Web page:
CHICAGO – Campbell Soup Co. , the largest U.S. soup maker, posted a 25 percent drop in fiscal second-quarter earnings on Wednesday as lower soup shipments, higher marketing costs and softness in its Godiva chocolates business weighed on profits.
A drop of 6 percent in U.S. shipments of wet soup, sold in cans, bottles and other containers, in the quarter ended Jan. 27 was caused by warm weather and the residual effect of consumer stockpiling in the fiscal first quarter following the Sept. 11 attacks on the United States, Campbell said. Excluding acquisitions, overall sales fell 2 percent.
"The volumes were poor but that wasn't a big surprise, given the weather," said Banc of America Securities analyst William Leach. "Basically they're spending a lot of money and there's still no sales growth."
Camden, New Jersey-based Campbell, the maker of Pace sauces, Pepperidge Farm cookies and Swanson broths, said quarterly net earnings fell to $203 million, or 49 cents a share, from $271 million, or 65 cents, in the same period a year earlier. Excluding restructuring costs in Australia, earnings were 50 cents a share.
The results met the company's November forecast, and Campbell maintained its prior outlook for earnings of about $1.30 a share for the fiscal year, excluding the impact of restructuring its Australian operations. Last year the company earned $1.55 a share.
While U.S. canned soups volume declined 6 percent, largely because of a 13 percent drop in condensed soup volumes, international canned soup volume rose 4 percent.
The resulting net decline of 3 percent in worldwide wet soup volume contrasted with the company's earlier predictions for flat volumes. Campbell expects a "slight increase" in volumes in the second half of the year, executives told analysts in a conference call on Wednesday.
MARKETING YET TO BOOST SALES
Revenue rose 3 percent to $1.81 billion from $1.76 billion a year earlier, while base overall volume was flat, Campbell said.
Campbell last July unveiled a costly restructuring plan calling for $365 million in additional spending, in part to overhaul and promote its iconic red-and-white label soups, whose well-known flavors include chicken noodle and cream of mushroom. Condensed soups have posted relatively flat sales for several years, analysts said.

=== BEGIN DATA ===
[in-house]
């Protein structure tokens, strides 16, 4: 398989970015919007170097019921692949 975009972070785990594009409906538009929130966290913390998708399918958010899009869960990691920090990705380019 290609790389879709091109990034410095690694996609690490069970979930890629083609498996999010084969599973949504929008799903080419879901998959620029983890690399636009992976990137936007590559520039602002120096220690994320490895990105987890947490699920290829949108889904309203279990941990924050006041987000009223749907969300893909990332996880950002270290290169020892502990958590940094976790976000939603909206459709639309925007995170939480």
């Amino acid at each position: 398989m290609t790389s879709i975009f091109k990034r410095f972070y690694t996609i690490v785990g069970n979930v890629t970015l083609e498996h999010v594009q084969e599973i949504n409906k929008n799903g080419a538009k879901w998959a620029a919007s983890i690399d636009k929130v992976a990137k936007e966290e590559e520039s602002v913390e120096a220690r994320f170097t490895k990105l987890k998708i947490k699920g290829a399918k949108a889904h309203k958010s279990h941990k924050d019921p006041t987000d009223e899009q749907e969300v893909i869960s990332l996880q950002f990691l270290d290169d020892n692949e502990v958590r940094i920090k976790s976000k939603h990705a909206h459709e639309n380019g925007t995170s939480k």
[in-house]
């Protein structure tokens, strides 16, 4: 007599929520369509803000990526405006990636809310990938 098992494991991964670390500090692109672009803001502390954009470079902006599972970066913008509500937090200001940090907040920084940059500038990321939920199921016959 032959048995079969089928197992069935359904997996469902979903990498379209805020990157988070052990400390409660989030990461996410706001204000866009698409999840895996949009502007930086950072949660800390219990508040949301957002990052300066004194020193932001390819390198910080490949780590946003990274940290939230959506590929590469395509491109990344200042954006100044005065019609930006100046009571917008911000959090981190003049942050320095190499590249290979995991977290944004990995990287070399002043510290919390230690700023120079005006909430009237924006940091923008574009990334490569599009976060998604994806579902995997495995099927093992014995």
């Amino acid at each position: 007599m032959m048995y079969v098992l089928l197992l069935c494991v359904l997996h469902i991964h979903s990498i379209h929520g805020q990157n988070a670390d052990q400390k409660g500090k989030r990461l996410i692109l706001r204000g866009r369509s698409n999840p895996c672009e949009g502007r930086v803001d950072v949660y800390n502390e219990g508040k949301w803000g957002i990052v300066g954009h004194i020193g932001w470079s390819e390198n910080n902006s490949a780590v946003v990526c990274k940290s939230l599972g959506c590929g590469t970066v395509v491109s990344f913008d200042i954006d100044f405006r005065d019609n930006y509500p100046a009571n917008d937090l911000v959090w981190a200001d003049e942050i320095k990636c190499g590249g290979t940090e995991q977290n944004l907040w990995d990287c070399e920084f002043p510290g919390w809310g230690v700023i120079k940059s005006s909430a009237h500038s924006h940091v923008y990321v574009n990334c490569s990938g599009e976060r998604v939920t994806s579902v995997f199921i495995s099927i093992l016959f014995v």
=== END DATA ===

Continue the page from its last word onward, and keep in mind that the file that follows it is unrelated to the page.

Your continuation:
A big component calls for increased marketing, an initiative that analysts say has not yet paid off. Campbell, which is boosting marketing costs by about $200 million this year, has been going head-to-head with General Mills' Progresso line in an effort to reposition its condensed and ready-to-serve soups as more oriented toward adults.
"It's got to be frustrating to spend an incremental $120 million on (first-half) marketing and not really move the needle on internal sales," said Prudential Securities analyst John McMillin, who has rated Campbell shares "hold" for more than five years. "The sales needle on their core (soup) business didn't move."
Campbell boosted total marketing in the quarter by 17 percent, before the impact of foreign currency and a European acquisition.
LAYING THE GROUNDWORK
Consumer attitudes in the wake of the September attacks, coupled with overall weakness in the U.S. economy, have hurt Godiva, Campbell's premium chocolates business, the company said.
Ready-to-serve soups such as the Chunky and Select brands showed improvement in the quarter, the company said. Several non-soup businesses, including Pepperidge Farm cookies, Arnotts biscuits and U.S. Prego and Pace sauces, posted positive sales so far in the year, Campbell said.
"We are continuing to lay the groundwork across the entire portfolio to realize the full potential of our business," Chief Executive Douglas Conant said in a statement.
Favorable short-term interest rates in part offset lower earnings, the company said. Campbell expects third-quarter results of 21 cents to 24 cents a share.
Free cash flow in the first half was $430 million, compared with $682 million in the same period a year earlier. Debt rose to $3.8 billion from $3.2 billion.
Campbell shares were off 60 cents, or 2.2 percent, at $26.79 in Wednesday afternoon trading on the New York Stock Exchange. The shares have outperformed the broad Standard & Poor's 500 Index by more than 5 percent in the past 12 months.